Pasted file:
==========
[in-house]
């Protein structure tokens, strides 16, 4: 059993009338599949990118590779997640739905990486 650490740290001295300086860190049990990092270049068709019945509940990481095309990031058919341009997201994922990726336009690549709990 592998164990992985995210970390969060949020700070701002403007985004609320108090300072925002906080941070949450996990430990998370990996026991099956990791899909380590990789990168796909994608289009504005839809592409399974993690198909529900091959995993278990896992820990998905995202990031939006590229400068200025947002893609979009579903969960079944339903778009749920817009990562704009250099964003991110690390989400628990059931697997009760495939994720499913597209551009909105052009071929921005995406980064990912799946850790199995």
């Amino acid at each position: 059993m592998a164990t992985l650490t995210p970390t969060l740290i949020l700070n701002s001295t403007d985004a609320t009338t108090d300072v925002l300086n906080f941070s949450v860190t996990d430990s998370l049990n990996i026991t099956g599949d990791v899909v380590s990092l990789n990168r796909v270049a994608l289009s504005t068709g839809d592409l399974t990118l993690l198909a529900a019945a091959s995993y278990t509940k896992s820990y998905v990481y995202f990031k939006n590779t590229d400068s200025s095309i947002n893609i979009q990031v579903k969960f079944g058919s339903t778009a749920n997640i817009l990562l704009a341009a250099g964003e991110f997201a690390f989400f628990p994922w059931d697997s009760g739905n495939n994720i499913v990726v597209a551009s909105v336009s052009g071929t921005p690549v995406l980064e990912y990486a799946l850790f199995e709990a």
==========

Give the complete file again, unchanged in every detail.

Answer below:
[in-house]
């Protein structure tokens, strides 16, 4: 059993009338599949990118590779997640739905990486 650490740290001295300086860190049990990092270049068709019945509940990481095309990031058919341009997201994922990726336009690549709990 592998164990992985995210970390969060949020700070701002403007985004609320108090300072925002906080941070949450996990430990998370990996026991099956990791899909380590990789990168796909994608289009504005839809592409399974993690198909529900091959995993278990896992820990998905995202990031939006590229400068200025947002893609979009579903969960079944339903778009749920817009990562704009250099964003991110690390989400628990059931697997009760495939994720499913597209551009909105052009071929921005995406980064990912799946850790199995």
């Amino acid at each position: 059993m592998a164990t992985l650490t995210p970390t969060l740290i949020l700070n701002s001295t403007d985004a609320t009338t108090d300072v925002l300086n906080f941070s949450v860190t996990d430990s998370l049990n990996i026991t099956g599949d990791v899909v380590s990092l990789n990168r796909v270049a994608l289009s504005t068709g839809d592409l399974t990118l993690l198909a529900a019945a091959s995993y278990t509940k896992s820990y998905v990481y995202f990031k939006n590779t590229d400068s200025s095309i947002n893609i979009q990031v579903k969960f079944g058919s339903t778009a749920n997640i817009l990562l704009a341009a250099g964003e991110f997201a690390f989400f628990p994922w059931d697997s009760g739905n495939n994720i499913v990726v597209a551009s909105v336009s052009g071929t921005p690549v995406l980064e990912y990486a799946l850790f199995e709990a």